Juster was the Deputy Assistant to the President for International Economic Affairs and Deputy Director of the National Economic Council from January 2017-June 2017.[6][7][8] In that role, he helped coordinate the administration's international economic policy and integrate it with national security and foreign policy. Juster was also a senior member of the National Security Council staff.[9] He helped establish the U.S.-Japan Economic Dialogue and the U.S.-U.K. Economic Dialogue. He contributed to the U.S. economic relationships with Canada, China, Germany, India, Saudi Arabia, and South Korea. Juster served as the President's representative and lead U.S. negotiator ("Sherpa") in the run-up to the 2017 G7 Summit in Taormina, Italy.

Juster was a partner at Warburg Pincus from 2010 to 2017.[10] He focused on a broad range of issues, including geopolitical risk, global public policy, and regulatory matters relating to the firm's investment activities and portfolio companies. He also founded and led the firm's environmental, social, and governance program and initiatives. From 2005 to 2010, he was Executive Vice President of Law, Policy, and Corporate Strategy at, one of the fastest-growing software companies in the world, which pioneered cloud computing for business enterprises.[11] At, he was a member of the company's executive committee and oversaw corporate development, legal affairs, global public policy and strategy, enterprise risk management, human resources, internal audit, and worldwide real estate.

Juster served as U.S. Under Secretary of Commerce from 2001 to 2005, in charge of the Bureau of Industry and Security. In that capacity, Juster oversaw issues at the intersection of business and national security, including strategic trade controls related to the exports of sensitive U.S. goods and technologies, imports and foreign investments that affect U.S. security, enforcement of antiboycott laws, and industry compliance with international arms control agreements. He also co-founded and served as the U.S. Chair of the U.S.-India High Technology Cooperation Group, and was one of the key architects of the Next Steps in Strategic Partnership initiative between the United States and India. His work related to India played an important role in the transformation of the U.S.-India relationship and helped provide the foundation for the historic civil nuclear agreement between the two countries. Juster was also responsible for negotiating and signing the End-Use Visit Understanding between the United States and China, which strengthened the security of exports of U.S. high technology to China. In addition, he launched the Transshipment Country Export Control Initiative, which enhanced security through increased export controls at major transshipment hubs such as Hong Kong, Singapore, Panama, and the United Arab Emirates. He also worked extensively with Israel on the export of sensitive technologies, and with European allies and Japan in coordinating export control initiatives. Upon completion of his term at the Commerce Department, Juster received the Secretary of Commerce's William C. Redfield Award and Medal, the Commerce Department's highest honor.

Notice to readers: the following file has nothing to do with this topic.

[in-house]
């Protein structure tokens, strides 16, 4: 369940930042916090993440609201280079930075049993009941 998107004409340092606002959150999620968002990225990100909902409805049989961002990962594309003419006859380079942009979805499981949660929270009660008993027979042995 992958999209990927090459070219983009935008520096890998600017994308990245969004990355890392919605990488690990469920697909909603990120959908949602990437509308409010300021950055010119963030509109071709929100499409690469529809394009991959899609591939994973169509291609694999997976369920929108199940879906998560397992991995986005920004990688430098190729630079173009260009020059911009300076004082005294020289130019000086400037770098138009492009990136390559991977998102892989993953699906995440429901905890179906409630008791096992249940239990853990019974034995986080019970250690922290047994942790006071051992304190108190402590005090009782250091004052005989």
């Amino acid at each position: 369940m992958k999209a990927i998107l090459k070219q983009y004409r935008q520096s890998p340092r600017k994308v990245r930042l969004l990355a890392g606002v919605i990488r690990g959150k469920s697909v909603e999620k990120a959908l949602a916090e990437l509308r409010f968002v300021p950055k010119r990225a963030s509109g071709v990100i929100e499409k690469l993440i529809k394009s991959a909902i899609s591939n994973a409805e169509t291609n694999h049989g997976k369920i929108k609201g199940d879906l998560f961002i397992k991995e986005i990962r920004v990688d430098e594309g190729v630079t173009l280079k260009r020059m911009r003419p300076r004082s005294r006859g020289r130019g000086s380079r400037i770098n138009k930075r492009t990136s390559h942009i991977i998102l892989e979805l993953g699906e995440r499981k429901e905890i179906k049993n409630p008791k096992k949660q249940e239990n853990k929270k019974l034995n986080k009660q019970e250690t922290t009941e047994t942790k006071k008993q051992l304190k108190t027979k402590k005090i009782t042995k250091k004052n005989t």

Juster served as the Counselor (Acting) of the U.S. Department of State from 1992-1993, and as the Deputy and Senior Adviser to Deputy Secretary of State Lawrence S. Eagleburger from 1989-1992. He was one of the key U.S. Government officials involved in establishing and managing U.S. assistance programs to Central and Eastern Europe and the former Soviet Union, including setting up the initial Enterprise Funds for that region. On behalf of Secretary of State James A. Baker, III, Juster organized the first Coordinating Conference on Assistance to the New Independent States (NIS) of the former Soviet Union in January 1992, shortly after the collapse of the U.S.S.R, and led the first international delegation to meet with representatives of the NIS in Minsk, Belarus in February 1992. He was also a member of the five-man team that traveled to Israel directly prior to and during the first Gulf War to negotiate with the Israelis regarding their posture during that War. In addition, Juster was actively involved at State in policy matters relating to China, Japan, Latin America, and the Persian Gulf. Upon completion of his tenure at the State Department, Juster received the Secretary of State's Distinguished Service Award and Medal, the State Department's highest honor.